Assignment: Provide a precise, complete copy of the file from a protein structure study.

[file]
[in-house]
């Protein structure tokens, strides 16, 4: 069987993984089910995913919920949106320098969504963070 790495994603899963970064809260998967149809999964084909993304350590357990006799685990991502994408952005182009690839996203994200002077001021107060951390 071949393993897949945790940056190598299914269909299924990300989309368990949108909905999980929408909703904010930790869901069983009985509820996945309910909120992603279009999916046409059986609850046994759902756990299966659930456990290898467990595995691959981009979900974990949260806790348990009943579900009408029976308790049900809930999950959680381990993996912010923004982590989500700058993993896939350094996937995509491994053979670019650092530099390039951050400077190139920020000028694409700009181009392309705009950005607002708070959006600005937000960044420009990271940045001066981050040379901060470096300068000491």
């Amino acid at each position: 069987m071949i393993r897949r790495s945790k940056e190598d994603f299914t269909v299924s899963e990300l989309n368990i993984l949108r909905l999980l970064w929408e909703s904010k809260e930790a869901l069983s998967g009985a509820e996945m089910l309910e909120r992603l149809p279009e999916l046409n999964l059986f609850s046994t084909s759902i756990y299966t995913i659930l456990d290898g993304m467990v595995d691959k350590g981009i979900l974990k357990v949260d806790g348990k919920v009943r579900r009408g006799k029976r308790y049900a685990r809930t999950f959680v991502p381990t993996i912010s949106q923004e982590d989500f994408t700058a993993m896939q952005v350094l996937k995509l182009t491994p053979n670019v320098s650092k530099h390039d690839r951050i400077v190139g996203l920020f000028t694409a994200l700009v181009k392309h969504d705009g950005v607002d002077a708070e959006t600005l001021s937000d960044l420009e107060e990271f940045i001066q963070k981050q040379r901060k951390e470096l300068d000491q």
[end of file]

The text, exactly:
[in-house]
């Protein structure tokens, strides 16, 4: 069987993984089910995913919920949106320098969504963070 790495994603899963970064809260998967149809999964084909993304350590357990006799685990991502994408952005182009690839996203994200002077001021107060951390 071949393993897949945790940056190598299914269909299924990300989309368990949108909905999980929408909703904010930790869901069983009985509820996945309910909120992603279009999916046409059986609850046994759902756990299966659930456990290898467990595995691959981009979900974990949260806790348990009943579900009408029976308790049900809930999950959680381990993996912010923004982590989500700058993993896939350094996937995509491994053979670019650092530099390039951050400077190139920020000028694409700009181009392309705009950005607002708070959006600005937000960044420009990271940045001066981050040379901060470096300068000491």
């Amino acid at each position: 069987m071949i393993r897949r790495s945790k940056e190598d994603f299914t269909v299924s899963e990300l989309n368990i993984l949108r909905l999980l970064w929408e909703s904010k809260e930790a869901l069983s998967g009985a509820e996945m089910l309910e909120r992603l149809p279009e999916l046409n999964l059986f609850s046994t084909s759902i756990y299966t995913i659930l456990d290898g993304m467990v595995d691959k350590g981009i979900l974990k357990v949260d806790g348990k919920v009943r579900r009408g006799k029976r308790y049900a685990r809930t999950f959680v991502p381990t993996i912010s949106q923004e982590d989500f994408t700058a993993m896939q952005v350094l996937k995509l182009t491994p053979n670019v320098s650092k530099h390039d690839r951050i400077v190139g996203l920020f000028t694409a994200l700009v181009k392309h969504d705009g950005v607002d002077a708070e959006t600005l001021s937000d960044l420009e107060e990271f940045i001066q963070k981050q040379r901060k951390e470096l300068d000491q």